Long ago, it was fairly standard to provide lightning protection for outdoor radio antennas by installing a large double-throw knife switch -- antenna leads to the center, radio on one side, ground on the other. Double pole for a two-wire feed, single for a plain long wire for a receiver.
This, installed outdoors with suitable thermal protection between the switch/wires and house structure, seems like it ought to still be a good method, and one that's in reach of the cash-strapped starting amateur or SWL. Just step outside and throw the switch before operating and after shutting down, and your antenna becomes a grounded wire (I've read fairly recent research that suggests lightning rods actually repel lightning by grounding off charge build-up on high points of the protected structure; this would work the same way).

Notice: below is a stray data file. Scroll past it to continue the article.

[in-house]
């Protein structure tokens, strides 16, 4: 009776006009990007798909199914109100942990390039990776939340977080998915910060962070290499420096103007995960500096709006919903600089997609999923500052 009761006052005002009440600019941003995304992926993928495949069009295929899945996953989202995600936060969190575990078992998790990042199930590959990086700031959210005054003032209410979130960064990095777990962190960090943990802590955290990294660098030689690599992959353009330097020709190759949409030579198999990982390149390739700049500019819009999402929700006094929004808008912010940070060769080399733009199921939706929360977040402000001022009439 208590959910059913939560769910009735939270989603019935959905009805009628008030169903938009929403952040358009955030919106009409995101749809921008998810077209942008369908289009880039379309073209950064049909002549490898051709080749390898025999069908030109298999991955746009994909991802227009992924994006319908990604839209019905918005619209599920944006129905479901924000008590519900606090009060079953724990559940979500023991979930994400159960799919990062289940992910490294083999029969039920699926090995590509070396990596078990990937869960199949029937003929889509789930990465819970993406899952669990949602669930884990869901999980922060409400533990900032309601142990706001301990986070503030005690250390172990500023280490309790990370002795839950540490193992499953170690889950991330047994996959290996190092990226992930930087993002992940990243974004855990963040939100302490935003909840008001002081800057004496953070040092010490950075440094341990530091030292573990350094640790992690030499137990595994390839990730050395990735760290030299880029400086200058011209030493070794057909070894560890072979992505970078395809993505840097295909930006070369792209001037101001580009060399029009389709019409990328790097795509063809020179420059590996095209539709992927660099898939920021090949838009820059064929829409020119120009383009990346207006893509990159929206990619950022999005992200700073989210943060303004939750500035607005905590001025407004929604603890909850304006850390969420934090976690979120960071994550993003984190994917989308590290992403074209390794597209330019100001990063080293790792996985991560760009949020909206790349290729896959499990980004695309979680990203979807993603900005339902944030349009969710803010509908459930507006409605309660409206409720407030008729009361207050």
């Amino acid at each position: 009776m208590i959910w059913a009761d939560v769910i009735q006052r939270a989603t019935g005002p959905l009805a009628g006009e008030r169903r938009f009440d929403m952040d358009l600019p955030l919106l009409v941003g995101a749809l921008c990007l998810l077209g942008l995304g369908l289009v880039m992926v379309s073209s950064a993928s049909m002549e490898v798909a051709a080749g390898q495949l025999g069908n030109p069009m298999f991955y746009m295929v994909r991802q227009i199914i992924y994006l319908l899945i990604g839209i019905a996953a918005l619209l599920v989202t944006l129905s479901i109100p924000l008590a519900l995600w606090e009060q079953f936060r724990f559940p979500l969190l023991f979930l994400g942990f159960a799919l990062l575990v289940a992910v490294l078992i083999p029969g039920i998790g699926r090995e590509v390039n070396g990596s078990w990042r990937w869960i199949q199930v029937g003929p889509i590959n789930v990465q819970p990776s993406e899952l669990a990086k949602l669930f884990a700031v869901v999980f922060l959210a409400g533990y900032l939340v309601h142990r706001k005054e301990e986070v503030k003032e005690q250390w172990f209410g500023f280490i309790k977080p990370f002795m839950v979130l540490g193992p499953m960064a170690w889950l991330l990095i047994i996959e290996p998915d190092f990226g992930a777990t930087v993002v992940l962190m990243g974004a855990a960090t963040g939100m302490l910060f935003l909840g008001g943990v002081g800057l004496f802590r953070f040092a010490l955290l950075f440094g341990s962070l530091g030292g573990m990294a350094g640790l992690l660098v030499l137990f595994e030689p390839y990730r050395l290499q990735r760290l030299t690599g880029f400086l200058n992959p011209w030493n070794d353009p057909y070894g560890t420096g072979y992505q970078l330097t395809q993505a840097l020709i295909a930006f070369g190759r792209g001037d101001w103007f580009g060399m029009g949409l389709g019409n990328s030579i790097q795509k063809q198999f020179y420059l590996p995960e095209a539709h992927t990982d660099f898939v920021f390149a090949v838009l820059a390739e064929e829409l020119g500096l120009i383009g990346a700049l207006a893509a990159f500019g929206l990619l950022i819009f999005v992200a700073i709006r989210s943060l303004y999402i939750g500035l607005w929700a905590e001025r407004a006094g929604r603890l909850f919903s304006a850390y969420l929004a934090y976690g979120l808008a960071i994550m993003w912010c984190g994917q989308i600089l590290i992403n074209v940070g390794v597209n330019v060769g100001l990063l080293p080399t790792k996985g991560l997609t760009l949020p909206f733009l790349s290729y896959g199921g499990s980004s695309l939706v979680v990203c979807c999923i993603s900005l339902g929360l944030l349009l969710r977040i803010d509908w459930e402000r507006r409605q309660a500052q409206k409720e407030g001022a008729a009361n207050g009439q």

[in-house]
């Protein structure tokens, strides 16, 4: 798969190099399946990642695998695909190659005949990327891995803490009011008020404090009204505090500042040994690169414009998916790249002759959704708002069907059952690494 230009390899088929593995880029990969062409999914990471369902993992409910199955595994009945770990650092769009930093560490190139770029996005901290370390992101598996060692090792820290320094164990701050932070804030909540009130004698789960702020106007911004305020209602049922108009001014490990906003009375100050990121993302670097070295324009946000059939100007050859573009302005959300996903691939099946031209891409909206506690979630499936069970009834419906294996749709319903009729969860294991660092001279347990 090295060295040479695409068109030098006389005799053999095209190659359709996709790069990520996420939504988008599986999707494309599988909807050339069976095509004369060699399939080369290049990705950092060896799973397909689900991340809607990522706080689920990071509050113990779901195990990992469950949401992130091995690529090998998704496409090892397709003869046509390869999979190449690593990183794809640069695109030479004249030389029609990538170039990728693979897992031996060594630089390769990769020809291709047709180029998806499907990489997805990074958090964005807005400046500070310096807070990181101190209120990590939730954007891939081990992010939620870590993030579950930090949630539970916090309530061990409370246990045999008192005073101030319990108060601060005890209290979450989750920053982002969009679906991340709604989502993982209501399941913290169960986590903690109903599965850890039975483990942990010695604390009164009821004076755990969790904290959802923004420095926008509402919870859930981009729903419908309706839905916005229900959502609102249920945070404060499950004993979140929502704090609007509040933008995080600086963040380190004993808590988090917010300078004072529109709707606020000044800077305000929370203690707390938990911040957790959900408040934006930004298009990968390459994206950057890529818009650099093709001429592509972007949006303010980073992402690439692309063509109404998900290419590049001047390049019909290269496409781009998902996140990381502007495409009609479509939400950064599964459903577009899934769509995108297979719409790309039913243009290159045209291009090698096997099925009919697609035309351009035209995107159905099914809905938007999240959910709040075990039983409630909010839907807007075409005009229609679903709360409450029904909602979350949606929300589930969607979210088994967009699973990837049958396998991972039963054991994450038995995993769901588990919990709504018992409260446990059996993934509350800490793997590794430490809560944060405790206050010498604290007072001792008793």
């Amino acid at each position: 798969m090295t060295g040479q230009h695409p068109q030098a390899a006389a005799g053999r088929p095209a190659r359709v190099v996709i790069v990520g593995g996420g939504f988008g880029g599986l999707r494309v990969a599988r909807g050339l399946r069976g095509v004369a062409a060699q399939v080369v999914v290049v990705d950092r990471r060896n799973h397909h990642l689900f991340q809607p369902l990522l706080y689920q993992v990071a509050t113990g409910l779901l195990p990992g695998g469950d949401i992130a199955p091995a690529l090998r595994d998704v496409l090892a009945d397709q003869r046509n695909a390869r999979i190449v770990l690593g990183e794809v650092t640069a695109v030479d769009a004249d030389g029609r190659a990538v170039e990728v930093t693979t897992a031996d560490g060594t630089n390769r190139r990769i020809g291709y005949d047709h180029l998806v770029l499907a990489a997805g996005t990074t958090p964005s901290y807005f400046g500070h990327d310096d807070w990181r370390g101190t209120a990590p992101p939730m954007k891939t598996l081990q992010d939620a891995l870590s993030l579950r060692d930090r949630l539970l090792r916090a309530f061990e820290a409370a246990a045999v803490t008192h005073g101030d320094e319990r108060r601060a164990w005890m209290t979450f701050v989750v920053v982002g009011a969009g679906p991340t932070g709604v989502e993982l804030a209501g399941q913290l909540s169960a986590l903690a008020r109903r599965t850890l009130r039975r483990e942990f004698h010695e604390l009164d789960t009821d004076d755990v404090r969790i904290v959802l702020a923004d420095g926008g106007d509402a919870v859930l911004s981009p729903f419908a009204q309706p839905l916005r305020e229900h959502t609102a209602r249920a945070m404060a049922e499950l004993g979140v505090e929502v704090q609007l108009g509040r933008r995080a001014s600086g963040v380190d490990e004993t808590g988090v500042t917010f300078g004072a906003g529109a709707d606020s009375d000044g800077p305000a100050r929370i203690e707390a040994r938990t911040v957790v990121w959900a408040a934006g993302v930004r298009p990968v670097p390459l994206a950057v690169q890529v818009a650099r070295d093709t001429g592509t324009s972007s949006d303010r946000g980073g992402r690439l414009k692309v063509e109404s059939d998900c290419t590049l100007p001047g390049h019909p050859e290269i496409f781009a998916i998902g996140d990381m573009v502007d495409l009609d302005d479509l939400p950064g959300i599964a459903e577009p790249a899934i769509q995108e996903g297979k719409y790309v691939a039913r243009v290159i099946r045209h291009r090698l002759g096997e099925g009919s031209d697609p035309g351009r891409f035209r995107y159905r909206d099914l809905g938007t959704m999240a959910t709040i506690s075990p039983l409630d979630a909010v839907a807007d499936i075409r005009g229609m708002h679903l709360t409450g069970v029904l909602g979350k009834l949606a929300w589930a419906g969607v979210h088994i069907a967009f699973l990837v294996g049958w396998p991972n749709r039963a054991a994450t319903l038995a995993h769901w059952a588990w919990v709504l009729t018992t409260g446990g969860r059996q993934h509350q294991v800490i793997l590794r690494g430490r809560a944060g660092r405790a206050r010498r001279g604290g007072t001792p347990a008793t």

Now, heavy knife switches are less visible than they used to be, but they're still around -- look inside any industrial high-voltage or -current shutoff box, and you'll find a knife switch with copper bus bars as thick as a heavy chef's knife and as wide as your thumbnail; on three-phase, it'll be three pole.
Further, knife switches are well within the capability of a hobbyist to build, though heavy gauge copper sheet and bar isn't as easy to find as it once was (and costs plenty) -- one could source all the needed materials in the plumbing section of the local Big Box home improvement store (copper pipe can be flattened to make bus bars and contact clips).
Clearly, there's something missing from my picture of this kind of lightning protection, for it to have been replaced with (potentially sketchy and impossible to genuinely test at the consumer level) gas discharge systems and similar high voltage switching.
Are knife switches to alternately connect my antenna to the radio or to ground obsolete for good electrical or safety reasons, or have they just fallen victim to profit motive on the part of equipment makers and sellers?